Hospitality workers face unique risks of sexual harassment. This is often due to their work environment, the industry philosophy, and high employee turnover.
Bartenders, servers, cleaners, cooks, hostesses, concierge, and other hospitality workers often face sexual harassment.
Who Can Engage In Sexual Harassment In The Hospitality Industry?
Hospitality workers can face sexual harassment from:
- Managers and Supervisors,
- Co-workers and Colleagues,
- Customers and Patrons,
- Vendors and Contractors,
- Owners, and
- Other individuals.
What Are Examples Of Sexual Harassment In The Hospitality Industry?
In the hospitality business, there are many ways in which sexual harassment may occur. Some examples of hospitality sexual harassment include:
- A hotel guest or co-worker propositions a hotel housekeeper for a sexual favor.
- A restaurant or bar patron makes sexually inappropriate or offensive “jokes,” comments, or innuendo to a bartender or server.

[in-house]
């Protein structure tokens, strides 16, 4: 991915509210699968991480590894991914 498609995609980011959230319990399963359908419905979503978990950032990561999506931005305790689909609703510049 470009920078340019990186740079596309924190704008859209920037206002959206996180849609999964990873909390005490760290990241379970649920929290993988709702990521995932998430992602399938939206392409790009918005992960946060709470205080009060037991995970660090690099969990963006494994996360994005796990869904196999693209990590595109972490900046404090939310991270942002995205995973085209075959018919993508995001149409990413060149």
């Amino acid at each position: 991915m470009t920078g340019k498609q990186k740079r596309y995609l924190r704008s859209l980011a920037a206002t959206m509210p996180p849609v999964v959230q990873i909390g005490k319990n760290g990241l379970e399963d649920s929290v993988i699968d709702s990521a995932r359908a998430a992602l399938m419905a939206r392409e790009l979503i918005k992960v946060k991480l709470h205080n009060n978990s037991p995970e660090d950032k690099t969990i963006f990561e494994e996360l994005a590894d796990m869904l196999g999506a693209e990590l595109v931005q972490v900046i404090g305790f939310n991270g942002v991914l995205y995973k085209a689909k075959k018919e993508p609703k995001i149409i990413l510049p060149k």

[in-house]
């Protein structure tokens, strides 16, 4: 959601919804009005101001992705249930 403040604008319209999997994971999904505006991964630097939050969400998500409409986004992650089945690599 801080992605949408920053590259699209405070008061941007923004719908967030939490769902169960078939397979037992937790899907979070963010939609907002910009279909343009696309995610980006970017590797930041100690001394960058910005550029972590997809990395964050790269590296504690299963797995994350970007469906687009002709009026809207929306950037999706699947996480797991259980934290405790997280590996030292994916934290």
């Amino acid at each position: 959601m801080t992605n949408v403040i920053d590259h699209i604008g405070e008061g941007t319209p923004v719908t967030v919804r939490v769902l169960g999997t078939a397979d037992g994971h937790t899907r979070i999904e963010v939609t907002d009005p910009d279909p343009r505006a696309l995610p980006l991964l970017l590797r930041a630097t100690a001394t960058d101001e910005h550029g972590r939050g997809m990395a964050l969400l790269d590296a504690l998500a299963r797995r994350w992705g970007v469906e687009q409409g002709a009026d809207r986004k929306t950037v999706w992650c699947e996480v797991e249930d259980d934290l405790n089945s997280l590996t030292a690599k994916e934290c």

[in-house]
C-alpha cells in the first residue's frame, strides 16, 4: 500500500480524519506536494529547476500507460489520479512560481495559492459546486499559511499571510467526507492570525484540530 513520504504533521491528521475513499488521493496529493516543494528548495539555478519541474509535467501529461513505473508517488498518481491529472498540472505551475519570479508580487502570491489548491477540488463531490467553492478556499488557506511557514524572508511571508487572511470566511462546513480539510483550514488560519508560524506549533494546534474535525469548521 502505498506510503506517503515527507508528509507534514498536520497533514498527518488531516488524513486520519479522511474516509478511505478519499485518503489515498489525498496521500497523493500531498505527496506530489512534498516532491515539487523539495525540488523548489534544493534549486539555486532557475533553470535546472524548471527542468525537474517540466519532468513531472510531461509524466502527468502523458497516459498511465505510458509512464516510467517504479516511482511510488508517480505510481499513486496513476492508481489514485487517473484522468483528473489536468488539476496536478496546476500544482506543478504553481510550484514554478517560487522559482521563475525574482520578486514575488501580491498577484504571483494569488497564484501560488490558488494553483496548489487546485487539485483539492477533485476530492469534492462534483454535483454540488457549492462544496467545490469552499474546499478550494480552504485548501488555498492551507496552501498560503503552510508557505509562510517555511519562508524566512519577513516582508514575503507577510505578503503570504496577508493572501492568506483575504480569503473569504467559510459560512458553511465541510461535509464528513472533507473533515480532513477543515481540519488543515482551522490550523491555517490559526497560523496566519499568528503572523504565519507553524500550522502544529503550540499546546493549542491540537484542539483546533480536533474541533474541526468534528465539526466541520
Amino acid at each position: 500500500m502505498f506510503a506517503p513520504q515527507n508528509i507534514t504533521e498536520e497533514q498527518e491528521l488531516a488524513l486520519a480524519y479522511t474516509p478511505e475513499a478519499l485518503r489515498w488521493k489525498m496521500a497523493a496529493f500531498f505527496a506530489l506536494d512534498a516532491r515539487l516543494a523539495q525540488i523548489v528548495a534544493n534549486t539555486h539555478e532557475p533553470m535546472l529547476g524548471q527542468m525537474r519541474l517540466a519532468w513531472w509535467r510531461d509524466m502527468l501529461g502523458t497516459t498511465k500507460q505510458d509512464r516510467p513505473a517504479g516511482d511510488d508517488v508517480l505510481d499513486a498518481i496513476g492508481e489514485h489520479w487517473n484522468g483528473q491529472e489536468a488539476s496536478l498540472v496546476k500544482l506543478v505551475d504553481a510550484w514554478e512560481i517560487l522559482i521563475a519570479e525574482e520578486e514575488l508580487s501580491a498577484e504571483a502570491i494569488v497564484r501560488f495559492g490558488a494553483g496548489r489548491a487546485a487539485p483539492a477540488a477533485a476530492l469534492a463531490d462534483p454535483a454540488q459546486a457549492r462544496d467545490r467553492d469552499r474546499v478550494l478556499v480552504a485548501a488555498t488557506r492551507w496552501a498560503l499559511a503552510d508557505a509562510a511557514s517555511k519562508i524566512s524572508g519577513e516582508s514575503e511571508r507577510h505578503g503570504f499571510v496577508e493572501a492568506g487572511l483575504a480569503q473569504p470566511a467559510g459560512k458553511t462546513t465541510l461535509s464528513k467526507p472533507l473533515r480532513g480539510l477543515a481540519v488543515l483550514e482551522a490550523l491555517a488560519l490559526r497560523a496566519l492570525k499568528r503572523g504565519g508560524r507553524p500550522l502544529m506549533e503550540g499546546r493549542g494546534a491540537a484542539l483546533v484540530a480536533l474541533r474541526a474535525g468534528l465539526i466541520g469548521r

- A hotel guest threatens a hotel worker that they will report the worker to the hotel (or another authority) unless the worker performs a sexual act.
- A restaurant patron grabs or touches a server.
Why Is Sexual Harassment Common In The Hospitality Industry?
Many factors contribute to sexual harassment in the hospitality industry. This includes the “customer is always right” philosophy, late working hours, the presence of alcohol, lack of support and training by employers, high employee turnover, and numerous other factors.
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The Not-So-Fine Print:
We see patterns in our practice, like the ones described above. However, every case has its own unique facts. Before you take any action, you should contact an employment lawyer and get advice on your own situation. We can’t provide legal advice here and this isn’t intended as legal advice. It is best, if possible, to establish a relationship with an attorney before a workplace issue turns into a crisis. Employees who have received a verbal or written warning or performance improvement plan should contact counsel now. Ditto for employees who are seeing their doctor for workplace-related stress or anxiety.